We just thought we'd give you some screen shots. So it looks like this. There's a number of different shapes there. And underneath there's a little line symmetry and rotational symmetry, like a number line, I guess, with a black dot on it. And as you use the applet you can move the little black dot.
And so basically if you move the one across the top, it shows you where the lines of symmetry sit. And obviously as you move it back, they sort of disappear again.
And if you use the bar along the bottom with rotational symmetry, it shows you the shape rotating around, and so you can work out your order of rotational symmetry. So how many times the shape is identical to its original position as you rotate it 360 degrees. So if you're not familiar with GeoGebra, go and have a little explore. It's a fantastic resource that you can use. I haven't created many things in it myself yet. Chris Robertson's going to give me a few lessons. There are some really excellent help videos within there as well, and even through YouTube I found a few as well. So it might be something to explore if you've not done that before and you're interested in space and geometry. It's a great place to go.
So, students can use information and communication technology capabilities when they're creating patterns, they're gathering data, they're representing position, displaying data, measuring area. So they're trying to make something quite visual, and to help students see it from a different point of view. So, you know, students are generally pretty tech savvy, but you still have to teach these skills. Like we have to teach critical and creative thinking skills, you also have to teach them these capabilities. So you don't just want to use iPads because they're new and fun. You want to use them because they're making life easier or making the representation more realistic for our students, so they can see how things work and how shapes can be moved and how symmetry works and how mirror image works, and how 3-D objects can be manipulated to look at them from different points of view. So, there's really some wonderful ways in which you can use ICT and capabilities of ICT in the mathematics classroom.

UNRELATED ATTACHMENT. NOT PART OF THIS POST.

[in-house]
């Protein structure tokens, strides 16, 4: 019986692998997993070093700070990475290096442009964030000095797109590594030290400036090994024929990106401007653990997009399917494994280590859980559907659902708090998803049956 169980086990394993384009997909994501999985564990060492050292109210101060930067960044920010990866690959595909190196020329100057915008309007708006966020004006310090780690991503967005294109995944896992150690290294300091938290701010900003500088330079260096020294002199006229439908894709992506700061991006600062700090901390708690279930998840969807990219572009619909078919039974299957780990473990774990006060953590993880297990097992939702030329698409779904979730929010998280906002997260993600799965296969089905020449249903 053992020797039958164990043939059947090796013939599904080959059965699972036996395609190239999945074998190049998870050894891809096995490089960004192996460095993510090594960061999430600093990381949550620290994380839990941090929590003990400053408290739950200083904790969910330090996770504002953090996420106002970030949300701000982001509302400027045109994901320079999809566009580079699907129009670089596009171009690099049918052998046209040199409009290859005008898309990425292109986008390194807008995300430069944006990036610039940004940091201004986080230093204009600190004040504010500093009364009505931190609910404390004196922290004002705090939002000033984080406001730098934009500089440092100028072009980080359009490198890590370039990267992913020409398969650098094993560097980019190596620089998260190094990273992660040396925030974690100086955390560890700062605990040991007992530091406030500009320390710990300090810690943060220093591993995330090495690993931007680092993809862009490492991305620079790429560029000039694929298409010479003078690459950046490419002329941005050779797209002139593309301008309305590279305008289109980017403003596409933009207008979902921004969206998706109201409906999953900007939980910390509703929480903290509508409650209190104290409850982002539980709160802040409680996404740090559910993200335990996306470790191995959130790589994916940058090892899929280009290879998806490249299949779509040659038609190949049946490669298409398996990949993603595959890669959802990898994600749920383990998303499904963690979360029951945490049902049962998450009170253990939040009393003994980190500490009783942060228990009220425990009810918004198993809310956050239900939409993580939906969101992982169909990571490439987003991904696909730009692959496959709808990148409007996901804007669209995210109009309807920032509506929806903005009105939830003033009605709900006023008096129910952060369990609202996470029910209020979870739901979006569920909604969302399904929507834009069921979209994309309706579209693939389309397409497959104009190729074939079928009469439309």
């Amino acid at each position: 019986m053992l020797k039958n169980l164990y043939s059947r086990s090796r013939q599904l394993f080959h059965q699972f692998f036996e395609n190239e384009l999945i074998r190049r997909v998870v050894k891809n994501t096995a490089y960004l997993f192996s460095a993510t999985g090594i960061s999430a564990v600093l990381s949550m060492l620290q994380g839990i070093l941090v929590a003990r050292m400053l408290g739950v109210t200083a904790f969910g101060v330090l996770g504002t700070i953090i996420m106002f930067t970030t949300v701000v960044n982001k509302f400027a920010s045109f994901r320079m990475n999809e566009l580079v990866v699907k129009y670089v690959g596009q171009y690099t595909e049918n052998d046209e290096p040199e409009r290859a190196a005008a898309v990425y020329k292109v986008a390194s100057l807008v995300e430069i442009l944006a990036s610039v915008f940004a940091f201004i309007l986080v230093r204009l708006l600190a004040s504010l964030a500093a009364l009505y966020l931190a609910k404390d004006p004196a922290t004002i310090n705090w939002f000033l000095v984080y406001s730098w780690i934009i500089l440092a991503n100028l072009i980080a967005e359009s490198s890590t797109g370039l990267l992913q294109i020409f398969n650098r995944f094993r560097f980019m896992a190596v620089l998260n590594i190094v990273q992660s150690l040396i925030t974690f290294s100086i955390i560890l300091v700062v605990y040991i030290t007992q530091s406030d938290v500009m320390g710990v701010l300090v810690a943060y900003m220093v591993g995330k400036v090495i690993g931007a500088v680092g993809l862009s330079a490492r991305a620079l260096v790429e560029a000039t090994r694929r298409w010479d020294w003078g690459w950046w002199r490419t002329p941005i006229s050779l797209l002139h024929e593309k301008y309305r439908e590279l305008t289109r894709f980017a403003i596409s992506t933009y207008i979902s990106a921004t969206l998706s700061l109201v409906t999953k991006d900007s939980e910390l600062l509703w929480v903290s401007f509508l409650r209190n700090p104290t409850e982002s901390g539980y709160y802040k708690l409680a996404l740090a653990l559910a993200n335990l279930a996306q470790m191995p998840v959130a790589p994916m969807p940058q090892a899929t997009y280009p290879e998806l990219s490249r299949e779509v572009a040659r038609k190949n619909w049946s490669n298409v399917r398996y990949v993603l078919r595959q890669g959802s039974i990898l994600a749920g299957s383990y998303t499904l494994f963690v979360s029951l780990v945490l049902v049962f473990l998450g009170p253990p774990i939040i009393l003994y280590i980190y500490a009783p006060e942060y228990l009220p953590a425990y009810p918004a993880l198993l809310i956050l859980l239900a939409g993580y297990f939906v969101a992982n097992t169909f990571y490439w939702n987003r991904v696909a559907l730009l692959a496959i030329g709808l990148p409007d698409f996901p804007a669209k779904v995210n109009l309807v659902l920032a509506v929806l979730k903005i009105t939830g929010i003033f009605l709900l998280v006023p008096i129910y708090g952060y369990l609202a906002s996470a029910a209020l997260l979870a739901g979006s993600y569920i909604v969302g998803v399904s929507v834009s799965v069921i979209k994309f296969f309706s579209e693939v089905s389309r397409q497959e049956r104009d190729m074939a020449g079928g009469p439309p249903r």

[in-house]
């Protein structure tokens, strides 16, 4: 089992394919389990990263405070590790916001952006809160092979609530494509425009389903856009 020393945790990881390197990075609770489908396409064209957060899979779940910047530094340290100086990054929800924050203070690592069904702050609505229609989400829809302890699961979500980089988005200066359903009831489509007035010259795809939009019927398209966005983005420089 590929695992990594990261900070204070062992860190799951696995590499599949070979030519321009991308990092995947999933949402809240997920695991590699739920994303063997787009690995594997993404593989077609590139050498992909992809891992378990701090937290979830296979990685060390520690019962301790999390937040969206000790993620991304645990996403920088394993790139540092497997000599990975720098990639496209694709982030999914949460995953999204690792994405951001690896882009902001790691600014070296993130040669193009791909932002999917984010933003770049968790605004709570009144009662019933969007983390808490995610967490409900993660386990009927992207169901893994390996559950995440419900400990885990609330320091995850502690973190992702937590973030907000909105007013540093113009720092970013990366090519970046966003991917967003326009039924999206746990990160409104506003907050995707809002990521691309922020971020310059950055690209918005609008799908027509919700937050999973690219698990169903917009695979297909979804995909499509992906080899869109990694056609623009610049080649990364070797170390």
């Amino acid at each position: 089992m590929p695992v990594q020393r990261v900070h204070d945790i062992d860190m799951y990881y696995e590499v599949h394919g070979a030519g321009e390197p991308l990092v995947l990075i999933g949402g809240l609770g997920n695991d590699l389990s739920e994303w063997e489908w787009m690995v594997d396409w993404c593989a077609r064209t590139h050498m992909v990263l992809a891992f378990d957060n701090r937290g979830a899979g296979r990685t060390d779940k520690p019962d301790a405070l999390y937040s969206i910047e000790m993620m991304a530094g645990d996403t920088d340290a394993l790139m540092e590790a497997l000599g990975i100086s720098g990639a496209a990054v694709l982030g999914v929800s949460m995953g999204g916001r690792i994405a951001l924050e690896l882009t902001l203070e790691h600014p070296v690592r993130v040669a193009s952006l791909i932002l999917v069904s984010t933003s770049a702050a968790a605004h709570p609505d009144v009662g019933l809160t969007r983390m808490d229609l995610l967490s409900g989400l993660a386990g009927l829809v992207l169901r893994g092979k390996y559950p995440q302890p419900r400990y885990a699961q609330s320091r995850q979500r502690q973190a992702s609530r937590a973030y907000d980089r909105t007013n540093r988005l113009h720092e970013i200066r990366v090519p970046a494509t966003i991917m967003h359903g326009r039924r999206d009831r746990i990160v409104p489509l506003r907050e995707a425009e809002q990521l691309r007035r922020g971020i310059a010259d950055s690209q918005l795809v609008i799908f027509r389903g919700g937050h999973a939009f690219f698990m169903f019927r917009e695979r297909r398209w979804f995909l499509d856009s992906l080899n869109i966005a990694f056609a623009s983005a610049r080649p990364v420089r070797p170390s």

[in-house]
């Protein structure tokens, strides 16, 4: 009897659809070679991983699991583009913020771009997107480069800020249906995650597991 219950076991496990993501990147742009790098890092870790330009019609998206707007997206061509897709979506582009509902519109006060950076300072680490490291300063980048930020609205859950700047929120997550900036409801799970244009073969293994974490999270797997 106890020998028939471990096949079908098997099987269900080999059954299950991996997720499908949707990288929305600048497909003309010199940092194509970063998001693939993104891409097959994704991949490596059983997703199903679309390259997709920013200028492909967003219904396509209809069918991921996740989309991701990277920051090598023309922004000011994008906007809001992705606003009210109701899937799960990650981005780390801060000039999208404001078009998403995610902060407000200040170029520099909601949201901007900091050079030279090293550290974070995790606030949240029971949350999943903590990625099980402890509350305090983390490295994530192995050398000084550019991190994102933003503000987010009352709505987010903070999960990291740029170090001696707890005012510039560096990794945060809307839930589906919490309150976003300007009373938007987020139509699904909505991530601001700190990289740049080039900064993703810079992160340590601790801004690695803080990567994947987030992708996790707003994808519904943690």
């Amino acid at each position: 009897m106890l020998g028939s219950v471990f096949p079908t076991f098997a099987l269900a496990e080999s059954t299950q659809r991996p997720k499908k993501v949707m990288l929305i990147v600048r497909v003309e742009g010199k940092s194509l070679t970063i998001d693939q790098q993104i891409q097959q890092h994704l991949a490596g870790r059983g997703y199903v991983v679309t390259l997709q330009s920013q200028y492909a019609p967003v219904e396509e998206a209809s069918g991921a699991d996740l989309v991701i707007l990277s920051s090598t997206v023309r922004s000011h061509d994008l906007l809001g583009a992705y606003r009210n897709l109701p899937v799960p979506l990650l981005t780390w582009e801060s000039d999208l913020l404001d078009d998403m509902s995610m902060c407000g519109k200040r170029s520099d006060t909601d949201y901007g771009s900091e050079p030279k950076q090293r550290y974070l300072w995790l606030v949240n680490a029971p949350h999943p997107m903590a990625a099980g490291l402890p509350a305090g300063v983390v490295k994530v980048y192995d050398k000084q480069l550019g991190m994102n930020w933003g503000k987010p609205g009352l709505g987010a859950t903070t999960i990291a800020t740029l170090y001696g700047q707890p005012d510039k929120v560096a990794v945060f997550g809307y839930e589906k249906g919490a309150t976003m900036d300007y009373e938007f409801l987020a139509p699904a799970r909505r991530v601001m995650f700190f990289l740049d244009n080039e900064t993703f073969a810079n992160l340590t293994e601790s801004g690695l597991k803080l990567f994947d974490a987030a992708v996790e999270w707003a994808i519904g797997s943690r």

So, some final thoughts for today. Learning across the curriculum, it's a massive area. I know we've only touched on a few of them, but hopefully it's given you a few ideas of where you can use it in your content, in your teaching. So, it exposes students to a broader, richer education experience. It's grounded in the idea of lifelong learning, so they're going to continue to learn about these different areas as they go not only through K-10, but also beyond schooling. We don't want it to be treated as an add-on. It needs to be embedded in the curriculum. It really provides a vehicle for students to talk about their work in relation to themselves and to the wider community. And you really need to have a clarified... It needs to be clarified as a whole school what the learning across the curriculum areas are so that you have a shared understanding. So, for each syllabus they're a little bit different. The information about how it's embedded in each syllabus is slightly different. So you need to have those discussions as a whole school so that everyone is clear on what it looks like for each subject area. It also creates a real-life purpose for learning. So like we talked about with the data, it's looking at real-life data, not just made-up data, for the purpose of a lesson. And it really shows that link through key learning areas as a central capability. So it's something you can develop different aspects of in different syllabuses as well as all together if you created an integrated unit.
So, that's the end of today's session. Thanks for tuning in again. There are our contact details there, for myself and for Chris. We welcome any feedback. We were very excited, the feedback we got from our first session, so thank you to everyone who has completed their evaluation from session 1.
Just going onto our conclusion screen here. Just a reminder that, yes, if you have enrolled via MyPL, we'd love you to complete the online evaluation, and that our next session is next Tuesday, 12 November, and that'll be about 'What's New: Number and Algebra'. So you can go to MyPL and just type in that event ID and you'll be able to enrol for that event as well. And we'll be sending out the recording from today's session probably this Friday or early next week. So, thanks again for tuning in, and we hope you found this afternoon's session useful, and see you next week.